I’ll never forget my Challenge I philosophy assessment.
Although philosophy was one of my favorite courses, I was dreading the blue book exam. The study guide alone was overwhelming. We had learned so much! How could I possibly retain all the details? And what was a blue book exam, anyway? Wasn’t that for college kids?
I studied and stressed the week before the exam, cramming and crying. I finally spoke to my Challenge I Director about it. He smiled and told me not to worry.
“I’m actually planning for this exam to be fun,” he said. “You like philosophy, right?” I said I did. “And you’ve been doing the reading?” I had. “And you’ve been listening and talking in class?” Of course! Getting me to stop talking was usually more of a trick. “Then you’re going to be fine.”
I tried to believe him, but I was still nervous when he handed out those pale blue books. “Have fun with this,” he told us again. “Use what you know. Be creative.” He then handed out the typed exam. I took a deep breath and scanned the page.
And my face lit up. The page was full of imagination-igniting questions—questions of relationship, questions of personal growth, questions of problem-solving:
“Imagine a conversation between Socrates and Locke. How would that go?”
“Which philosopher has influenced you the most? Why?”
“Would you call yourself a empiricist or a rationalist (define)?”
I hardly knew where to start! Eventually, I put my pencil to the blue book and recorded my thoughts. I realized that what we had been learning wasn’t just abstract, textbook nonsense; it applied to real life. What I learned had genuinely shaped my thoughts, my understanding, even my personality. I was different because of what I had learned. I could explain more easily, think more clearly, and discuss more intelligently.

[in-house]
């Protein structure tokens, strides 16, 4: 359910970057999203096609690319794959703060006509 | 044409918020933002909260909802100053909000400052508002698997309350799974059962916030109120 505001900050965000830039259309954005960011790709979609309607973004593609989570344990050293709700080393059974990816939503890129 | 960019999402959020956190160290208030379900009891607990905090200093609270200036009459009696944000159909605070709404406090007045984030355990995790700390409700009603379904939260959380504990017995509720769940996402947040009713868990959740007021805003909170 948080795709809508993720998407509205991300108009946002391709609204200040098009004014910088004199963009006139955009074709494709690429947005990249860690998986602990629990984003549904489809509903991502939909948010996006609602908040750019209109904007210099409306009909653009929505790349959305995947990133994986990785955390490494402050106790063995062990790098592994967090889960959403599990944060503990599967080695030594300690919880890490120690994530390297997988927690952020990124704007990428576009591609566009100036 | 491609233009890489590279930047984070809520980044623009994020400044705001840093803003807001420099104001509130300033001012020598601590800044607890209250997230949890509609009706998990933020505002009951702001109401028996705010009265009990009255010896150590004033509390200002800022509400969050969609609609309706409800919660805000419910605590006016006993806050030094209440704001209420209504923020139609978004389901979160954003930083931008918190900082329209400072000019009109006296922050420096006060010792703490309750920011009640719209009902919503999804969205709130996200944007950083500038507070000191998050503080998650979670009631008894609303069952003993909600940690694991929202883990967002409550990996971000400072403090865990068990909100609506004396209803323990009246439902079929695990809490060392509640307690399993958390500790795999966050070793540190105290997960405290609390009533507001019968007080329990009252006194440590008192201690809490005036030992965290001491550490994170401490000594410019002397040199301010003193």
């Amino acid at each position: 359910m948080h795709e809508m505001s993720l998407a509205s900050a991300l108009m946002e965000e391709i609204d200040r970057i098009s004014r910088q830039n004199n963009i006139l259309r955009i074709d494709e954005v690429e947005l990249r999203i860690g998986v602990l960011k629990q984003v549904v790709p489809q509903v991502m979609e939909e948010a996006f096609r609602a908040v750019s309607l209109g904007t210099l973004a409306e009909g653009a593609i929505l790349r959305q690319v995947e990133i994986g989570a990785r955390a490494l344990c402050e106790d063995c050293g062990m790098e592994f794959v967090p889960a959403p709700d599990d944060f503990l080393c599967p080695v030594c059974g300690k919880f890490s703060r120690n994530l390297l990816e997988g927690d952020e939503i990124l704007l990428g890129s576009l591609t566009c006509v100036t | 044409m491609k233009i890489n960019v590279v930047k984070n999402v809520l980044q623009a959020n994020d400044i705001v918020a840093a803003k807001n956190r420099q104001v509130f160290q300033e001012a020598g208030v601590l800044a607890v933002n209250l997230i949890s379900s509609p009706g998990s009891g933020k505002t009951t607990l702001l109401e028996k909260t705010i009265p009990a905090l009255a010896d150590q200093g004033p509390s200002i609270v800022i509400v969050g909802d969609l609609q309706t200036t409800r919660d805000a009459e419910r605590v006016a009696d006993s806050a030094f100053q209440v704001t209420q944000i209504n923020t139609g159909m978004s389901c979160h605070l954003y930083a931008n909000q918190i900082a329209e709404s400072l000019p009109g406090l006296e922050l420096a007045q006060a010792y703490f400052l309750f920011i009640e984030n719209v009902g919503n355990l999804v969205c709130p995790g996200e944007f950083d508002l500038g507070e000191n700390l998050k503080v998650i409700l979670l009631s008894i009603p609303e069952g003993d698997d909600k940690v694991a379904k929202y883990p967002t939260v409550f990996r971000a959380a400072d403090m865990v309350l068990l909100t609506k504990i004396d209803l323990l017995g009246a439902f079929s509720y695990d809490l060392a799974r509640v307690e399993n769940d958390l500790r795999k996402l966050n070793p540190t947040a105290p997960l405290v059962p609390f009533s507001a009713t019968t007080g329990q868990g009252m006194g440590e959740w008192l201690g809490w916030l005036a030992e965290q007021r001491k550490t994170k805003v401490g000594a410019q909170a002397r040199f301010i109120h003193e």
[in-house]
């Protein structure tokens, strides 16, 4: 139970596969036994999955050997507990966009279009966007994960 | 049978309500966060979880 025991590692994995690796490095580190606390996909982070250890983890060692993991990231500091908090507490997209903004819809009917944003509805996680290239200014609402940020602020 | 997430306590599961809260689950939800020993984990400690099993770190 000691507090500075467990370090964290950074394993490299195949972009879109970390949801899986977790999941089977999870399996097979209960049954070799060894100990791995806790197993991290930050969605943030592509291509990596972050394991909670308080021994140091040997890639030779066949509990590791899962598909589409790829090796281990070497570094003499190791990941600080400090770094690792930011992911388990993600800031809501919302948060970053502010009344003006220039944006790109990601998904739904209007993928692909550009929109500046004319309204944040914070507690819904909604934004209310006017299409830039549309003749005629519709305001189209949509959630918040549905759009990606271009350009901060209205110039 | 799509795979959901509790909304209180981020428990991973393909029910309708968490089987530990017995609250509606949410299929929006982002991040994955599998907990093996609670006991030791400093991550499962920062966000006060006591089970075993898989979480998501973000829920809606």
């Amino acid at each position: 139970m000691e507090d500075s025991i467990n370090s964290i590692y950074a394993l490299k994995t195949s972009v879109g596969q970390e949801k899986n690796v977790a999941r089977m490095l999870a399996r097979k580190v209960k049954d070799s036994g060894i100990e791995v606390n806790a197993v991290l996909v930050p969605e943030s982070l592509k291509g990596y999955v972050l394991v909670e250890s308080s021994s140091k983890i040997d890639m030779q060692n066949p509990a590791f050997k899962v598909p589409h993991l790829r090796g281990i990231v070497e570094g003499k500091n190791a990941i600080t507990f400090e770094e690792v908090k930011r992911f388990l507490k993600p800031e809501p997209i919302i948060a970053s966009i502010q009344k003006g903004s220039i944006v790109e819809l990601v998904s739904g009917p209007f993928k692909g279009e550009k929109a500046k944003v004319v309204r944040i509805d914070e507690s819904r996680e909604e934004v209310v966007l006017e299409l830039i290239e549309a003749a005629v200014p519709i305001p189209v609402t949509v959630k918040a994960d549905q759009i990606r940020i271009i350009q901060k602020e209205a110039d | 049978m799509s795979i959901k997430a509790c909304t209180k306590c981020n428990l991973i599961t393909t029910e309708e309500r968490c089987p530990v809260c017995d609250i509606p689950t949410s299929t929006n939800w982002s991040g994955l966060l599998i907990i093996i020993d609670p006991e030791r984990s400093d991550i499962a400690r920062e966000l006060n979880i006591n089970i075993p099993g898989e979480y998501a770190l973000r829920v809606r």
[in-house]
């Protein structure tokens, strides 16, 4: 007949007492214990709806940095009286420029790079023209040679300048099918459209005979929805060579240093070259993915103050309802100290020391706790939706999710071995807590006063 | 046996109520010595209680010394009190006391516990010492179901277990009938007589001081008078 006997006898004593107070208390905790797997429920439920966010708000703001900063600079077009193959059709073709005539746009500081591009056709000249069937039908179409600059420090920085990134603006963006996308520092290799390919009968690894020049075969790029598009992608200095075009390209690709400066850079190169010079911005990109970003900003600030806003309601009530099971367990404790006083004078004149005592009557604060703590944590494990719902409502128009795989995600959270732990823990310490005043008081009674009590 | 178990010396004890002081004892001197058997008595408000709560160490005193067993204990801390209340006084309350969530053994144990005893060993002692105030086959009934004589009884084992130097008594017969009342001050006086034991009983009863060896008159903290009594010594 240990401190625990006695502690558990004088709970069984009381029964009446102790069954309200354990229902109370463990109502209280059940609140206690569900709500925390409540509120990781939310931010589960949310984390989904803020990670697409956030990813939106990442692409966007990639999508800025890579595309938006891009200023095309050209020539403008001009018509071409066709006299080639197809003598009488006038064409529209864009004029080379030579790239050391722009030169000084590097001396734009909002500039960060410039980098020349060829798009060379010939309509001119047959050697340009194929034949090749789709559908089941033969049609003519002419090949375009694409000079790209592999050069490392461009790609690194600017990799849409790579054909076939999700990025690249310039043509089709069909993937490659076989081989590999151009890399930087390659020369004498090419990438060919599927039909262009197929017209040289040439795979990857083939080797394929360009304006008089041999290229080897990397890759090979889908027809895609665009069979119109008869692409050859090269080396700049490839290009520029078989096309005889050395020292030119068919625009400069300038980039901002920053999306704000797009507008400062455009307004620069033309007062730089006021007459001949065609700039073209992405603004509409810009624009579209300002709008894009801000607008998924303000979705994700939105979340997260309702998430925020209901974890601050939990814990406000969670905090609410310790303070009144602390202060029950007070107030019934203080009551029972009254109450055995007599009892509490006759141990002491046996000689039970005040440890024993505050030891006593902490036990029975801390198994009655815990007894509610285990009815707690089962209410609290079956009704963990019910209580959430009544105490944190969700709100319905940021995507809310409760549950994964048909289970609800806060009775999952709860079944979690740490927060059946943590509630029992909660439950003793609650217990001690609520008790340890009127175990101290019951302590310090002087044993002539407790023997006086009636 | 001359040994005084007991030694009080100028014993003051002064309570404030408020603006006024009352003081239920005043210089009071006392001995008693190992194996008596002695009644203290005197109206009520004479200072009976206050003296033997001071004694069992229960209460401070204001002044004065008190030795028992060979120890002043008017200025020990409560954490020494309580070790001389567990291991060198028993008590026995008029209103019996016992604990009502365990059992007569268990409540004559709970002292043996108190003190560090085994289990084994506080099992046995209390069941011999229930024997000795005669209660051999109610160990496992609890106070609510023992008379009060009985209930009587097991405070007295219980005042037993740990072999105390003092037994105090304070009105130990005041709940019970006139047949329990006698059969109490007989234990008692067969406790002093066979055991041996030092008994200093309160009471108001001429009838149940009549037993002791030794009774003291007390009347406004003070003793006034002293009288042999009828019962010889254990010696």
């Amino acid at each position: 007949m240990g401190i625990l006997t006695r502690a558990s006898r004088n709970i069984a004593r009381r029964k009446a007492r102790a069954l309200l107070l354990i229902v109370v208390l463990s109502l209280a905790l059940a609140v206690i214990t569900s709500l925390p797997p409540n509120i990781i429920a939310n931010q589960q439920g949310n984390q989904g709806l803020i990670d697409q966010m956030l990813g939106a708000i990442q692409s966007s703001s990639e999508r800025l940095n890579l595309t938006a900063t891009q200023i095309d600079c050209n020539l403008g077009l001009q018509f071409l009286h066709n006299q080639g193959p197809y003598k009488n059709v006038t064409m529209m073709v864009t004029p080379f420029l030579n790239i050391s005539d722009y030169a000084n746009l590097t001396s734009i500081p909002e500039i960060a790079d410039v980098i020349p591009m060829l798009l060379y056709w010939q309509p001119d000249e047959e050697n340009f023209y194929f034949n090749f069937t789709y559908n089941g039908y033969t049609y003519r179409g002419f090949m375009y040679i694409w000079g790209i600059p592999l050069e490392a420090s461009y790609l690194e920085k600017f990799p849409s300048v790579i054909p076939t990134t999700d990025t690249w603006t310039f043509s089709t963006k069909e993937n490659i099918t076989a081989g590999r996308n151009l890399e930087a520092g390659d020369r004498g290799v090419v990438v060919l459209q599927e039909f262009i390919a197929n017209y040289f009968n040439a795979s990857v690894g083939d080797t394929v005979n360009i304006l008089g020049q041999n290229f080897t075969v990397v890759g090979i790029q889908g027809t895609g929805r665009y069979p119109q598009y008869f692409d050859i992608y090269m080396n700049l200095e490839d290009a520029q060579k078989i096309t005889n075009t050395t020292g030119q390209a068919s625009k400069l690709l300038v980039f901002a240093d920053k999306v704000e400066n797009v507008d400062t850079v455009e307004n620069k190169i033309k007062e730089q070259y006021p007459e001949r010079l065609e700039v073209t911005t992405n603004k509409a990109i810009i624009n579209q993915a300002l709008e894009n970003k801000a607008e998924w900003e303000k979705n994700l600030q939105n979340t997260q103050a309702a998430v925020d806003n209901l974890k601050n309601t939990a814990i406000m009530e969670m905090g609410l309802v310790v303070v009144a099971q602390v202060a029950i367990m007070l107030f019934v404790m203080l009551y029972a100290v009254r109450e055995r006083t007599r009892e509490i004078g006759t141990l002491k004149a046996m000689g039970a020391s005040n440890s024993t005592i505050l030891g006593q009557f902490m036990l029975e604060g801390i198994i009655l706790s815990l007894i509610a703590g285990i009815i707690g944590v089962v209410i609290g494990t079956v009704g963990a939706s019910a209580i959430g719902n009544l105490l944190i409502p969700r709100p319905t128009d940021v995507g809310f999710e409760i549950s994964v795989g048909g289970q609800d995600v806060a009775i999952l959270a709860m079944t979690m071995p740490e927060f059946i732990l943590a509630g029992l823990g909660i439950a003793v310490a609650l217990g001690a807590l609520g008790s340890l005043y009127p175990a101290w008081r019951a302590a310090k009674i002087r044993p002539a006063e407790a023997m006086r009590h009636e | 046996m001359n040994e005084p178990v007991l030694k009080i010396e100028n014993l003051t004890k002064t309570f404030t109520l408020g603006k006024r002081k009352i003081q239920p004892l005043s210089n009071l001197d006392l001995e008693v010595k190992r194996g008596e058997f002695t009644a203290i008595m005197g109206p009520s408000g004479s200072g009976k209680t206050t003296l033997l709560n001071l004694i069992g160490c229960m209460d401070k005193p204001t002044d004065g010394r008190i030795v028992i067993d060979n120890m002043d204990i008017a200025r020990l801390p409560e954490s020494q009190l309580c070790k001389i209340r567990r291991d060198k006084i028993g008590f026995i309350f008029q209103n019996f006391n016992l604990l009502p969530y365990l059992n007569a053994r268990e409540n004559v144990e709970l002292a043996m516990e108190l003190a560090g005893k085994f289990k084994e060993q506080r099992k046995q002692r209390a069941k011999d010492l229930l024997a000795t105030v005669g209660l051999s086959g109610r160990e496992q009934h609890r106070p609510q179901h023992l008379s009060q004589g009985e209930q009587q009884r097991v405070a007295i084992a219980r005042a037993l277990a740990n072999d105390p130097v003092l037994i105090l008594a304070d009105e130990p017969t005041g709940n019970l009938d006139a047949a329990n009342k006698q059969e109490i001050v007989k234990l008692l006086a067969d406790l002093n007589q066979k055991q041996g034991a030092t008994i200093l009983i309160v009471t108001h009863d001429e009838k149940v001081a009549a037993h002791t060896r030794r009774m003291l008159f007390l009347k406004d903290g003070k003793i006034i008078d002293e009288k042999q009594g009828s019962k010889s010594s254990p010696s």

I knew a lot of facts: I knew that Democritus (c. 460 BC) came up with the idea of the atom, what he thought was the smallest building block of creation. I knew that Aristotle thought there were three forms of happiness: pleasure, freedom, and knowledge. I knew that Kant believed in a categorical imperative, that we should behave as if our behavior was setting the standard for everyone.
But my mind had also been stretched and challenged in less quantitative ways, which the blue book assessment honored as well. I was invited to bring my imagination and what God was doing in my heart to the exam. The test I had most dreaded in all my life ended up being one of the most beautiful and profound experiences of my life.
I learned—for one—that I had retained more facts and figures about philosophy than I had realized. I learned that applying knowledge and myself could be an extremely fun and rewarding experience, even if it’s in the form of a test. I learned that “school work” and imagination are far from mutually exclusive.
My friends and I actually talked about the assessment later, just because we enjoyed the thoughts it prompted.
Ever since that fateful day in April 2009, I haven’t dreaded a single blue book exam. Even in my hardest college classes, my mind would drift back to the philosophy exam in Challenge I, and I would smile. Have I done the reading? Have I listened and talked in class? Then I’m going to be fine.
I can say with certainty that “assessing to bless” is a very real thing, and a very real blessing!